Sheet metal bending has been making the rounds among industries, especially with the popularity it enjoys, which is closely linked to processes that are environmentally friendly and produce fewer waste materials. Also, there have been new and improved methods of conducting sheet metal bending, including tools that are made available for process simulation. But if you’re unsure about the process, here’s a quick rundown of the basics of sheet metal bending:
What is it?
Sheet metal bending involves applying force to a piece of sheet metal (hence the name of the process), which in turn causes that metal to bend to an angle, forming the desired shape. This is usually done on a machine known as the press brake, which can either be operated automatically or manually. Today, there are a lot of options when it comes to buying sheet metal brakes; brands like Baileigh offer them in various sizes and models to accommodate the unique needs of different users.
What is it for?
Some widely known uses and applications of sheet metal bending include the construction of cabinets, aircraft and automobile panels, and house structures. Customization of sheet metal parts so that they can fit into varying sizes and configurations is a usual sight in sheet metal fabrication, as well. As such, there has been much clamor for more modern bending press tools, such as modern press brakes. Automatic tool change systems, offline programming, bend sequence simulation have also been on the rise. While some of these pieces of equipment are costly, they help industries deliver sheets based on the required specifications.
What else can be done?
Many sheet metal bending issues nowadays involve individual parts, which some modern equipment may still find hard to solve. Fortunately, a lot of studies have already come up with algorithms for multi-part setup planning for sheet metal bending processes. The American Society of Mechanical Engineers, for one, already worked out how to generate shared setups, so that batch production environments’ operation time is optimized.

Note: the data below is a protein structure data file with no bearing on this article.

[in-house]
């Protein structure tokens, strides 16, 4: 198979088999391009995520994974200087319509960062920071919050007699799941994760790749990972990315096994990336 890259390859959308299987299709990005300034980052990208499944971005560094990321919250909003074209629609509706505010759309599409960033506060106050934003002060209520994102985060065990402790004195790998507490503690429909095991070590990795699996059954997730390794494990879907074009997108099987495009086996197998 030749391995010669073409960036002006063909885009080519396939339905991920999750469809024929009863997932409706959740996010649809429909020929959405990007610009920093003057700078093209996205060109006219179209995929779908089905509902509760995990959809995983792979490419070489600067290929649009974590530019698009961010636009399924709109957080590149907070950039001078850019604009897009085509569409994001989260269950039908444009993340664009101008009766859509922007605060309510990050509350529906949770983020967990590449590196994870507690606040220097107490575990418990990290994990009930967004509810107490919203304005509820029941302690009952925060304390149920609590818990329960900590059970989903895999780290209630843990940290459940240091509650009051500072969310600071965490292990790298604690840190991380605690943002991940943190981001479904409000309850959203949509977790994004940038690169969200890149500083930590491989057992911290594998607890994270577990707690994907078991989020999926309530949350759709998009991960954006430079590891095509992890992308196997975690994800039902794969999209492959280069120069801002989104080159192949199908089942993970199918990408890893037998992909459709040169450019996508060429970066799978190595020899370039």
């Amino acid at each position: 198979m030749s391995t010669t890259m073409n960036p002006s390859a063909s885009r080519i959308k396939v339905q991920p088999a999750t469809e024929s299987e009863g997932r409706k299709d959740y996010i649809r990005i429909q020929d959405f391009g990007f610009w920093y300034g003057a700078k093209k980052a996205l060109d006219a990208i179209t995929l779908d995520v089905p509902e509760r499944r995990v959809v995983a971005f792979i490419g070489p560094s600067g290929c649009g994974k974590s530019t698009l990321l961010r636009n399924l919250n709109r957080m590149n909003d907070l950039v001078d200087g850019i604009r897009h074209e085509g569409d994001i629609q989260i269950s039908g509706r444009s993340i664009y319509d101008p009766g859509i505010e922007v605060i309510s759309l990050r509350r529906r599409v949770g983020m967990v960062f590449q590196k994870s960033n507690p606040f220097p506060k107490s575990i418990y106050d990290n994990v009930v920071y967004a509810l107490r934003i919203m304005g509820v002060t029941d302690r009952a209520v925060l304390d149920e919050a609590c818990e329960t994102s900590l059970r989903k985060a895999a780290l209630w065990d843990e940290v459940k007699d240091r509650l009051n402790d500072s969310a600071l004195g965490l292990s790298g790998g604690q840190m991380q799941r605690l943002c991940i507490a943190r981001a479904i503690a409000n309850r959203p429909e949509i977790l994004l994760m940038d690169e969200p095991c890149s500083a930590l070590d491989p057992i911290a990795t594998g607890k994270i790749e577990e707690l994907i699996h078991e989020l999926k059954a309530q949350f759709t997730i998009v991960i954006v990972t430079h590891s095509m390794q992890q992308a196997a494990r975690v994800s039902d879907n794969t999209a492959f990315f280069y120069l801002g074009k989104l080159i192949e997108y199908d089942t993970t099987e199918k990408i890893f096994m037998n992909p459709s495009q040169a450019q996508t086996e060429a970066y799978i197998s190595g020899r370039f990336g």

Another innovation introduced is the V-model of the VDI guideline 2206, which was proposed by Damerow et al. five years ago. This innovation can help industries take corrective action during processing, as well as reduce setup time and scrap rate.
The next time you see panel benders, press brakes, and the likes, note that sheet metal bending undergoes a lot of processes and that it has a lot of applications. There is an art and science to it, as it involves both precision and organization. With various methods in place such as slotting, bottoming, and even working in cuboids, this article only barely scratches the surface about sheet metal bending. But at least, you now have a basic knowledge of what it is, where it is used for, and how it may help you if you face metal fabrication or aluminum and stainless steel problems someday.